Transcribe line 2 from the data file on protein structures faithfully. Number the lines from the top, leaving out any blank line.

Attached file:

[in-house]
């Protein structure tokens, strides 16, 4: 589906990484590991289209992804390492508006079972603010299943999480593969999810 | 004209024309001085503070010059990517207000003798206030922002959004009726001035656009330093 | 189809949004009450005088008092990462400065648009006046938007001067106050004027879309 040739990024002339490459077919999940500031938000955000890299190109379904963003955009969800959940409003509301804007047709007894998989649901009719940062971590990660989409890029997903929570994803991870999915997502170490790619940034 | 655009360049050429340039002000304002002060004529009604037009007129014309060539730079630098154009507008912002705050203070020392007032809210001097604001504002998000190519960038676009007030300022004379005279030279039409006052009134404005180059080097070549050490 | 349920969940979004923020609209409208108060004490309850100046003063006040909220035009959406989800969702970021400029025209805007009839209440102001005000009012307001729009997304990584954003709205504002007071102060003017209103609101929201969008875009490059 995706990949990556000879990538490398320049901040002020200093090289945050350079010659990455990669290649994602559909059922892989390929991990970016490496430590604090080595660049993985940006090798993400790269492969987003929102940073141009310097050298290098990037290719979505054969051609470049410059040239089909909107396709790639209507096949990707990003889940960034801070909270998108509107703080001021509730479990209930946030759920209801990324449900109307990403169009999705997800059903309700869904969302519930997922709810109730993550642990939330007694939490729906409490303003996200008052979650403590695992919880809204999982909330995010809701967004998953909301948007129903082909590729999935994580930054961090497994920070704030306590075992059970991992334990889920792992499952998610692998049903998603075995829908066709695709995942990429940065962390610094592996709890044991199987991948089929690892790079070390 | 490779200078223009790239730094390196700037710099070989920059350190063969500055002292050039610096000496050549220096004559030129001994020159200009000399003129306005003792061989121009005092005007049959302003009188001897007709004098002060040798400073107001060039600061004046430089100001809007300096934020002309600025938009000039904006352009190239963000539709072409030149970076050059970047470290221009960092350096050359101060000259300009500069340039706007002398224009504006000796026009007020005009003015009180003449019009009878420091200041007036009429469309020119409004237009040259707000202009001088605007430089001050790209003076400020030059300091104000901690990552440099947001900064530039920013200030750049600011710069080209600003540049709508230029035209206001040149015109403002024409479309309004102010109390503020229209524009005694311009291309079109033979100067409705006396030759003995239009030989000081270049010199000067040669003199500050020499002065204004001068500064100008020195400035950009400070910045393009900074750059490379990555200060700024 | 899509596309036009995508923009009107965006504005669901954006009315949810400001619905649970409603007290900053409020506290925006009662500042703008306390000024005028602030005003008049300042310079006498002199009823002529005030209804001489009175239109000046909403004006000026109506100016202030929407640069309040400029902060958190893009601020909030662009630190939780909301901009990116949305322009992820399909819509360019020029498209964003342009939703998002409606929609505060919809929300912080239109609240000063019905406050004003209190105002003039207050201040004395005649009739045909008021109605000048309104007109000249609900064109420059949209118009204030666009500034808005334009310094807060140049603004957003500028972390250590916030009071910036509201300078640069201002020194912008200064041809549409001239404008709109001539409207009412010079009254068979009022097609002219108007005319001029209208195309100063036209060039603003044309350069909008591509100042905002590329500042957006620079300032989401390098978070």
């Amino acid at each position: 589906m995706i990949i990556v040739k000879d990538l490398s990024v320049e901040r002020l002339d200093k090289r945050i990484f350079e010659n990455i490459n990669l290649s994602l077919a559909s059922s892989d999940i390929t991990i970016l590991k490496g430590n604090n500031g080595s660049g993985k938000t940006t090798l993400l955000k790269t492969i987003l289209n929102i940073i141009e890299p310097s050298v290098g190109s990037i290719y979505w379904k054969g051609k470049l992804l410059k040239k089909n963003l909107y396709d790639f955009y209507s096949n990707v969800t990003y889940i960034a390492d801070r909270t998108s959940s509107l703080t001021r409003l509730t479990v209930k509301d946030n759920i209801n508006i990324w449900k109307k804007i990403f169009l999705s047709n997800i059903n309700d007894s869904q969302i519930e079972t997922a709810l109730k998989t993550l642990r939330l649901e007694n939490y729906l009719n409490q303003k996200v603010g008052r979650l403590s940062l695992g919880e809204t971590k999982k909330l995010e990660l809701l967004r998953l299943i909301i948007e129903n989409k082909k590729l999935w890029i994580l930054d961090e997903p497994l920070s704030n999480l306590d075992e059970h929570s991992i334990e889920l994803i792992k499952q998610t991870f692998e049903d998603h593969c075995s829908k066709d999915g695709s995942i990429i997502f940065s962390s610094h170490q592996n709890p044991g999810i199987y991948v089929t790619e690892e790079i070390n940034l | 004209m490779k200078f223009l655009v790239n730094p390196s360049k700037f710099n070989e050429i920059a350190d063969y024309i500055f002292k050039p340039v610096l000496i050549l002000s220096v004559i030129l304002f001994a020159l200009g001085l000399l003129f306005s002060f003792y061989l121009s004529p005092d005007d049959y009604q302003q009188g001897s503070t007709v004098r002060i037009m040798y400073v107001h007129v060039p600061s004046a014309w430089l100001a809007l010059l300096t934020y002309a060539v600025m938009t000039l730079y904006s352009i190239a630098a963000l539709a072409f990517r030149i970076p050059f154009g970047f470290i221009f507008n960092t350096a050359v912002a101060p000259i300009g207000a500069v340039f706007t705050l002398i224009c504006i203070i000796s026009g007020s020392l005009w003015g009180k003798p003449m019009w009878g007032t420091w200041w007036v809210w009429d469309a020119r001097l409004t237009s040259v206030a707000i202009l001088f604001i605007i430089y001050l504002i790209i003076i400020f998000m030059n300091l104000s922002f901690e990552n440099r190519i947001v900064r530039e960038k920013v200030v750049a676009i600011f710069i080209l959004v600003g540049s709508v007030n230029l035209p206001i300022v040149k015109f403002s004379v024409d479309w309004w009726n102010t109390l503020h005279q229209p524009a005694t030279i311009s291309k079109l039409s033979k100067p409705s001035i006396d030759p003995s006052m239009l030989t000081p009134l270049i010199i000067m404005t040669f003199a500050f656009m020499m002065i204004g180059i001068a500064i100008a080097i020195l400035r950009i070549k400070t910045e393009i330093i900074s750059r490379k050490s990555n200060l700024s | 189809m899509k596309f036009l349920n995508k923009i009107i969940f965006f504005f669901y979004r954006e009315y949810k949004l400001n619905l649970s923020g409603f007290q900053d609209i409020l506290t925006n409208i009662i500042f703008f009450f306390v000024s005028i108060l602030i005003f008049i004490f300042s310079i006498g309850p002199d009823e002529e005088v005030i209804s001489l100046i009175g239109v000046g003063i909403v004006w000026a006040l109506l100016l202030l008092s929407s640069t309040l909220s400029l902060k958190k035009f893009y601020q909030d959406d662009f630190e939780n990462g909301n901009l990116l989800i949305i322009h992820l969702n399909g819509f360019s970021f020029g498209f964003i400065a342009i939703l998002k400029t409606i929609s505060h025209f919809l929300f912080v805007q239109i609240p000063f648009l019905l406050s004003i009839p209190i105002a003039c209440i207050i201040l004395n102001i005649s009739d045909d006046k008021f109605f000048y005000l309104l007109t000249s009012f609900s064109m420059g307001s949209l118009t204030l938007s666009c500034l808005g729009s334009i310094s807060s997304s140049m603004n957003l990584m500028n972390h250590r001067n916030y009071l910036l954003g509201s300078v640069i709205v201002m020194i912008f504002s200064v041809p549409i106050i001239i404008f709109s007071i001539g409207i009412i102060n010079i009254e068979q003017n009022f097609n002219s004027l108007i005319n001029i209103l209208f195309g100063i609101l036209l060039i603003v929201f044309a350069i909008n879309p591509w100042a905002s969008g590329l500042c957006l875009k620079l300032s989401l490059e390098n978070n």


């Protein structure tokens, strides 16, 4: 589906990484590991289209992804390492508006079972603010299943999480593969999810 | 004209024309001085503070010059990517207000003798206030922002959004009726001035656009330093 | 189809949004009450005088008092990462400065648009006046938007001067106050004027879309 040739990024002339490459077919999940500031938000955000890299190109379904963003955009969800959940409003509301804007047709007894998989649901009719940062971590990660989409890029997903929570994803991870999915997502170490790619940034 | 655009360049050429340039002000304002002060004529009604037009007129014309060539730079630098154009507008912002705050203070020392007032809210001097604001504002998000190519960038676009007030300022004379005279030279039409006052009134404005180059080097070549050490 | 349920969940979004923020609209409208108060004490309850100046003063006040909220035009959406989800969702970021400029025209805007009839209440102001005000009012307001729009997304990584954003709205504002007071102060003017209103609101929201969008875009490059 995706990949990556000879990538490398320049901040002020200093090289945050350079010659990455990669290649994602559909059922892989390929991990970016490496430590604090080595660049993985940006090798993400790269492969987003929102940073141009310097050298290098990037290719979505054969051609470049410059040239089909909107396709790639209507096949990707990003889940960034801070909270998108509107703080001021509730479990209930946030759920209801990324449900109307990403169009999705997800059903309700869904969302519930997922709810109730993550642990939330007694939490729906409490303003996200008052979650403590695992919880809204999982909330995010809701967004998953909301948007129903082909590729999935994580930054961090497994920070704030306590075992059970991992334990889920792992499952998610692998049903998603075995829908066709695709995942990429940065962390610094592996709890044991199987991948089929690892790079070390 | 490779200078223009790239730094390196700037710099070989920059350190063969500055002292050039610096000496050549220096004559030129001994020159200009000399003129306005003792061989121009005092005007049959302003009188001897007709004098002060040798400073107001060039600061004046430089100001809007300096934020002309600025938009000039904006352009190239963000539709072409030149970076050059970047470290221009960092350096050359101060000259300009500069340039706007002398224009504006000796026009007020005009003015009180003449019009009878420091200041007036009429469309020119409004237009040259707000202009001088605007430089001050790209003076400020030059300091104000901690990552440099947001900064530039920013200030750049600011710069080209600003540049709508230029035209206001040149015109403002024409479309309004102010109390503020229209524009005694311009291309079109033979100067409705006396030759003995239009030989000081270049010199000067040669003199500050020499002065204004001068500064100008020195400035950009400070910045393009900074750059490379990555200060700024 | 899509596309036009995508923009009107965006504005669901954006009315949810400001619905649970409603007290900053409020506290925006009662500042703008306390000024005028602030005003008049300042310079006498002199009823002529005030209804001489009175239109000046909403004006000026109506100016202030929407640069309040400029902060958190893009601020909030662009630190939780909301901009990116949305322009992820399909819509360019020029498209964003342009939703998002409606929609505060919809929300912080239109609240000063019905406050004003209190105002003039207050201040004395005649009739045909008021109605000048309104007109000249609900064109420059949209118009204030666009500034808005334009310094807060140049603004957003500028972390250590916030009071910036509201300078640069201002020194912008200064041809549409001239404008709109001539409207009412010079009254068979009022097609002219108007005319001029209208195309100063036209060039603003044309350069909008591509100042905002590329500042957006620079300032989401390098978070």